How patients perceive the quality of their communication with their nurse, their doctor, or any other care team member, informs how they engage in their own care plan. So my work is also focused on helping clinicians and others understand that patient experience is not about HCAHPS scores or CMS star ratings, and just “making the customer happy,” but rather it’s about improving health outcomes and each person’s sense of well being. The ratings, while a necessary tool, are not the ultimate aim of a successful PX strategy.

Overall, I try and help all staff understand that they have a role to play whether they’re patient facing or working in a supporting role. Whatever job they have, each staff member can find a way to make a personal connection, to consider the whole person they are caring for or supporting; what matters to the patient should be the first question everyone asks.

Ultimately it doesn’t matter if we don’t have all the bells and whistles that are being built into healthcare settings everywhere; if we’re engaging patients as human beings, everything else will follow.

Share a brief story about an event that inspired or impacted you — that keeps you going every day.
Throughout his career, my Dad was a breast cancer surgeon. When my Mom got breast cancer (she’s since survived 25 years and counting!) and completed her treatment, I asked him “what did you learn from this?” He said “I have been giving this diagnosis to thousands of women for years, but until now I never had an idea how much it affected the whole family behind every patient I see.”

My father was renowned for his bedside manner and compassion, yet even the most well-intended providers may not fully grasp the nuance that a diagnosis can bring, and the impact for families. I hope I can continue to inform and inspire so that all care team members can enhance their ability to notice the little things and recognize what matters most to patients.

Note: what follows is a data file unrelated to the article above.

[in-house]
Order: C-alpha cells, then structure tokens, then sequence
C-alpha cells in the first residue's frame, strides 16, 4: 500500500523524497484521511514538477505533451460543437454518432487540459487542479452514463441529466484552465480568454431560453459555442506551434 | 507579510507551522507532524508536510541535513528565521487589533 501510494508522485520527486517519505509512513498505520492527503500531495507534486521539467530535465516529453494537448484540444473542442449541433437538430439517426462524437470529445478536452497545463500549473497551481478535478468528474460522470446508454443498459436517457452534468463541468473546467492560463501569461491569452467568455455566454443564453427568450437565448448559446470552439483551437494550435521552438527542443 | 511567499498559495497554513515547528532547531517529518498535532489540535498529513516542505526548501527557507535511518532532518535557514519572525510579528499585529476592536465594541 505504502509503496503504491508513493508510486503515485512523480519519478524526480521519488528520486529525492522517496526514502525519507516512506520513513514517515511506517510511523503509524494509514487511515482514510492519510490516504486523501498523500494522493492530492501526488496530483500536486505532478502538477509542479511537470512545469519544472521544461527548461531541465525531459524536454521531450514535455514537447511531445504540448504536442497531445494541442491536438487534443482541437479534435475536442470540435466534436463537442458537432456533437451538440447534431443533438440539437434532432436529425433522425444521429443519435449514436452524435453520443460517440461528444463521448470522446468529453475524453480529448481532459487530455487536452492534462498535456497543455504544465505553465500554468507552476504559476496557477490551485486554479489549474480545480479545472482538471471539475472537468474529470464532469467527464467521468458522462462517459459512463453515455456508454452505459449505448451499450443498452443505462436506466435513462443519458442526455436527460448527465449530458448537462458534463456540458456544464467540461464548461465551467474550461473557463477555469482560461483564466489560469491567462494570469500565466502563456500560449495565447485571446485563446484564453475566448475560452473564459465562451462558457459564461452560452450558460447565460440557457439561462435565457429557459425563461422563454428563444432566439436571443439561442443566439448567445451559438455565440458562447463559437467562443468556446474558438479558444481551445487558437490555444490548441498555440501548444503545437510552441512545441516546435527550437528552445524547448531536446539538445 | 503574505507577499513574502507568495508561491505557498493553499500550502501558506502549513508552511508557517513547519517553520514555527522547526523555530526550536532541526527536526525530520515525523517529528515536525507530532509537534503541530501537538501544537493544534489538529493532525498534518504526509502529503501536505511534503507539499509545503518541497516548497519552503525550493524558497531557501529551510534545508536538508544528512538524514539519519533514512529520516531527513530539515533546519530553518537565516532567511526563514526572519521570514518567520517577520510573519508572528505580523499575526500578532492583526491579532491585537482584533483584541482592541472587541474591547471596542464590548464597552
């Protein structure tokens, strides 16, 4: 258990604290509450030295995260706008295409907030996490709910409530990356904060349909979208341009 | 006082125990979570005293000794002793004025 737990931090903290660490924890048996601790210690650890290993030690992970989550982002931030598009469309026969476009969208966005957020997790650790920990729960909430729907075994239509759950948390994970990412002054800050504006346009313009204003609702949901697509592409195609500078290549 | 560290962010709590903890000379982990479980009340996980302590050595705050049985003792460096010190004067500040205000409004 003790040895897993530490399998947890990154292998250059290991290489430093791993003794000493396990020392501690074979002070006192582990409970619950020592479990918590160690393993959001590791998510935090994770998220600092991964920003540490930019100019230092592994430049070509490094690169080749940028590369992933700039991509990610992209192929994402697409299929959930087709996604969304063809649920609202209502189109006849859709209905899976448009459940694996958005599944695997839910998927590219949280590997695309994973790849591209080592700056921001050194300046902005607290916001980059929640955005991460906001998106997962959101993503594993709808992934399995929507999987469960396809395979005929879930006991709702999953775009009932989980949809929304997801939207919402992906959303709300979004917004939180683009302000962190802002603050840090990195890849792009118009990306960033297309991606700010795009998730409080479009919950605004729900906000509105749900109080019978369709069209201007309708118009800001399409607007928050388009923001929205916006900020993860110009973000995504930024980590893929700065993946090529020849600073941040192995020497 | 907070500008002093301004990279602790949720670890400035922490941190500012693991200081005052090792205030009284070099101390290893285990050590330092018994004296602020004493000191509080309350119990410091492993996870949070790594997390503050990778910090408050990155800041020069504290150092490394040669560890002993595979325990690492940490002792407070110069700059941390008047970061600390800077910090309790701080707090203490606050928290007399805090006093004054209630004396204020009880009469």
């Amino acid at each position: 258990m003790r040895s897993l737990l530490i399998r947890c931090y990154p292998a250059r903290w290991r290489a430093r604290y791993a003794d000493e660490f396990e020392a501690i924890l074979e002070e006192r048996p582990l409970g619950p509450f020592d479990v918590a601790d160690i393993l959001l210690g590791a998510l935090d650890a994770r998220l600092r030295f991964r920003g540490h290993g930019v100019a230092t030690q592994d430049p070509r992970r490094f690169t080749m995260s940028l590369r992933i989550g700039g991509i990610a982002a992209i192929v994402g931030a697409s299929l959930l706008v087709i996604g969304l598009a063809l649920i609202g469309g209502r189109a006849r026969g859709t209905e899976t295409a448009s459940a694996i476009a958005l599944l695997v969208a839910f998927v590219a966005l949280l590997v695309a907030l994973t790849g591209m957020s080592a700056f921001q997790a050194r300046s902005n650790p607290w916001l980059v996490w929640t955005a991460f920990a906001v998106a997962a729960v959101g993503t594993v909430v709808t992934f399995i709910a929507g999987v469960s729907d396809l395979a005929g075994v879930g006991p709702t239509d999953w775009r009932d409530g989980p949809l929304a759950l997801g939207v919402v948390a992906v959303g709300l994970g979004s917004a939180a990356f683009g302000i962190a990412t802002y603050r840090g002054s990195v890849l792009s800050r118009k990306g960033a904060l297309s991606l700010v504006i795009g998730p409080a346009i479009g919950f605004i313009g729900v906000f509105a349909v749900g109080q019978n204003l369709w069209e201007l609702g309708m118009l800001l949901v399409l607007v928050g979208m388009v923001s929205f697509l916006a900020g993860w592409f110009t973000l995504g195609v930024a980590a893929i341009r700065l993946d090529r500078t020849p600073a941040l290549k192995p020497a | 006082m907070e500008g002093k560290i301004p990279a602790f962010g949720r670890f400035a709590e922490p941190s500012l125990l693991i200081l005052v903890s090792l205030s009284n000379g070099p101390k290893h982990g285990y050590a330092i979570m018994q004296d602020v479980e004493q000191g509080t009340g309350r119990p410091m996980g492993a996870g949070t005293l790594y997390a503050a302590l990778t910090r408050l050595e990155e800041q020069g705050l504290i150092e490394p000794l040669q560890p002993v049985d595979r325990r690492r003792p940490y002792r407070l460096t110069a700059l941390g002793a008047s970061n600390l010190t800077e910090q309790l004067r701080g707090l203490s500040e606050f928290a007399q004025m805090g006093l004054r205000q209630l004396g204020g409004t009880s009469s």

How do you see the discipline of Patient Experience evolving, short and long-term?
While this originally started focused on customer service, it has evolved to encompass the entire human experience. This revolution now includes staff experience as well as patient — we are all intertwined in this healthcare world because of our shared humanness. Human connection paired with exceptional care and service is the key.

The discipline is still emerging and dealing with things like how to address the distinction between “consumers” vs. “patients;” should we use Net Promotor Scores vs. assessments about how well we connected emotionally in a healthcare interaction; are we improving industrialized healthcare or delivering more kind care? None of these are wrong. Patient Experience is a discipline of contrasts.

PX is becoming much more relevant to organizational strategy. The PX leader is at leadership tables more often. I see awareness of the value of this field when hear from CEOs about what’s keeping them up at night: improving patient experiences is at the top of the list. Business as usual is not working. We must partner with and listen to our patients more effectively to transform the ways we design and deliver care and achieve the Quadruple Aim. The PX leader is helping the other leaders truly integrate the voice of patient into their work, which is the next frontier.

Consumers do care about the ratings: these simplify the process for patients trying to make a choice about where to go for healthcare. But I resist the notion that it’s an authentic reflection of a healthcare relationship. This is a double-edged sword: I worry that the discipline will be co-opted by ratings and we’ll lose the deeper meaning of what the Patient Experience should consist of.

But as I say above, it’s not just about ratings. HCAHPS and CMS Star ratings have complicated things, in some ways positively, in others challenging. The advent of PX survey tools has raised the profile of the work, made it as relevant as financials or quality & safety measures. But sometimes we get distracted by numbers when we should be thinking about meaningful health and well being.

Any conferences you’ll be attending/speaking engagements to share?
I’m leading a webinar with the Beryl Institute in May on Experience-Based Design.

When you’re not at work, what occupies your time?
My husband and I have been building a house which is all-consuming. Meanwhile, we are enjoying living in downtown MSP as empty nesters: we’re trying to take in every single restaurant and wine tasting in the downtown area before we move. Otherwise, we enjoy spending time with my many siblings and nieces and nephews; traveling whenever we can; snowshoeing in the winter, and spending time in summer at our cabin.

Finally, what was the best $20 you ever spent?
I love to travel, so my answer comes from a trip to Amsterdam many years ago: we paid an extra $20 for an upgrade from a youth hostel so we could have a less seedy place to sleep. Well worth it!

Originally posted March 8, 2020 on Connect-CX.com



Mark VanderKlipp

Partner at Connect_CX, The Adjacency; speaker, facilitator, systems thinker, healthcare experience designer: www.connect-cx.com